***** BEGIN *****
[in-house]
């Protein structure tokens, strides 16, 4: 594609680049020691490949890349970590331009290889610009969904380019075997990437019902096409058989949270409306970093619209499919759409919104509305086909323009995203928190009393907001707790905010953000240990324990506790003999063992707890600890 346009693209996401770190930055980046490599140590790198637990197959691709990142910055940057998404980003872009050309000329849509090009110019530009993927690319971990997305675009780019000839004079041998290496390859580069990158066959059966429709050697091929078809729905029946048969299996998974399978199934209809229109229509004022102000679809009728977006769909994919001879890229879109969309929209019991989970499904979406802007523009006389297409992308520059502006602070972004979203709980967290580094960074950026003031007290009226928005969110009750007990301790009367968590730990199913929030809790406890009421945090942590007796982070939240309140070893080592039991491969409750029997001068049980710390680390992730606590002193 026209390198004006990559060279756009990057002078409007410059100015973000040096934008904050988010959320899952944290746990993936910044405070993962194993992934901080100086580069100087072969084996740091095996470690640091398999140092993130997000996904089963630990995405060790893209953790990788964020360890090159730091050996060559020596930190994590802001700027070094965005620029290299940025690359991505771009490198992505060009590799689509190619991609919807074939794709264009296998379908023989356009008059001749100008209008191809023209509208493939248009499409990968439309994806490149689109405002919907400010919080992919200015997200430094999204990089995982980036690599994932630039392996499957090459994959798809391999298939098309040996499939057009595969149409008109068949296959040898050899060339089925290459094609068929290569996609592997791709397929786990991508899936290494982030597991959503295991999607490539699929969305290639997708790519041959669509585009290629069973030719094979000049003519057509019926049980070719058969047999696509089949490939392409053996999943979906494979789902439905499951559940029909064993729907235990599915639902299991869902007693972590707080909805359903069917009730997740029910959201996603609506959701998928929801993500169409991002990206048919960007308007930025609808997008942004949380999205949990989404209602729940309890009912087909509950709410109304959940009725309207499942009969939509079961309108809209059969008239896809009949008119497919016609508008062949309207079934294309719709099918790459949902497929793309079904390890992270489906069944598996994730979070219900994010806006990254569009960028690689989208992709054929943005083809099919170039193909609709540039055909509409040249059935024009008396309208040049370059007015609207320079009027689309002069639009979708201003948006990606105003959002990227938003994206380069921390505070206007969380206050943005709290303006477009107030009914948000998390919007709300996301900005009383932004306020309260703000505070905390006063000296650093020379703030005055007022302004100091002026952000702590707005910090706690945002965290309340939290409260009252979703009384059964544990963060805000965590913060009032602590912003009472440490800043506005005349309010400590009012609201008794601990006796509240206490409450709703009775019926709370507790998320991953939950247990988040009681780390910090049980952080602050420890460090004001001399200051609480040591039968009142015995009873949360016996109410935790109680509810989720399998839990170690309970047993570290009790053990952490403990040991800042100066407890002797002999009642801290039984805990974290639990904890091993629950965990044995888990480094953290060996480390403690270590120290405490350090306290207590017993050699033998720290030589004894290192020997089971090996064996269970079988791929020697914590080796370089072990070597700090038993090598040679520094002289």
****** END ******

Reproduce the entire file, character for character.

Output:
[in-house]
């Protein structure tokens, strides 16, 4: 594609680049020691490949890349970590331009290889610009969904380019075997990437019902096409058989949270409306970093619209499919759409919104509305086909323009995203928190009393907001707790905010953000240990324990506790003999063992707890600890 346009693209996401770190930055980046490599140590790198637990197959691709990142910055940057998404980003872009050309000329849509090009110019530009993927690319971990997305675009780019000839004079041998290496390859580069990158066959059966429709050697091929078809729905029946048969299996998974399978199934209809229109229509004022102000679809009728977006769909994919001879890229879109969309929209019991989970499904979406802007523009006389297409992308520059502006602070972004979203709980967290580094960074950026003031007290009226928005969110009750007990301790009367968590730990199913929030809790406890009421945090942590007796982070939240309140070893080592039991491969409750029997001068049980710390680390992730606590002193 026209390198004006990559060279756009990057002078409007410059100015973000040096934008904050988010959320899952944290746990993936910044405070993962194993992934901080100086580069100087072969084996740091095996470690640091398999140092993130997000996904089963630990995405060790893209953790990788964020360890090159730091050996060559020596930190994590802001700027070094965005620029290299940025690359991505771009490198992505060009590799689509190619991609919807074939794709264009296998379908023989356009008059001749100008209008191809023209509208493939248009499409990968439309994806490149689109405002919907400010919080992919200015997200430094999204990089995982980036690599994932630039392996499957090459994959798809391999298939098309040996499939057009595969149409008109068949296959040898050899060339089925290459094609068929290569996609592997791709397929786990991508899936290494982030597991959503295991999607490539699929969305290639997708790519041959669509585009290629069973030719094979000049003519057509019926049980070719058969047999696509089949490939392409053996999943979906494979789902439905499951559940029909064993729907235990599915639902299991869902007693972590707080909805359903069917009730997740029910959201996603609506959701998928929801993500169409991002990206048919960007308007930025609808997008942004949380999205949990989404209602729940309890009912087909509950709410109304959940009725309207499942009969939509079961309108809209059969008239896809009949008119497919016609508008062949309207079934294309719709099918790459949902497929793309079904390890992270489906069944598996994730979070219900994010806006990254569009960028690689989208992709054929943005083809099919170039193909609709540039055909509409040249059935024009008396309208040049370059007015609207320079009027689309002069639009979708201003948006990606105003959002990227938003994206380069921390505070206007969380206050943005709290303006477009107030009914948000998390919007709300996301900005009383932004306020309260703000505070905390006063000296650093020379703030005055007022302004100091002026952000702590707005910090706690945002965290309340939290409260009252979703009384059964544990963060805000965590913060009032602590912003009472440490800043506005005349309010400590009012609201008794601990006796509240206490409450709703009775019926709370507790998320991953939950247990988040009681780390910090049980952080602050420890460090004001001399200051609480040591039968009142015995009873949360016996109410935790109680509810989720399998839990170690309970047993570290009790053990952490403990040991800042100066407890002797002999009642801290039984805990974290639990904890091993629950965990044995888990480094953290060996480390403690270590120290405490350090306290207590017993050699033998720290030589004894290192020997089971090996064996269970079988791929020697914590080796370089072990070597700090038993090598040679520094002289």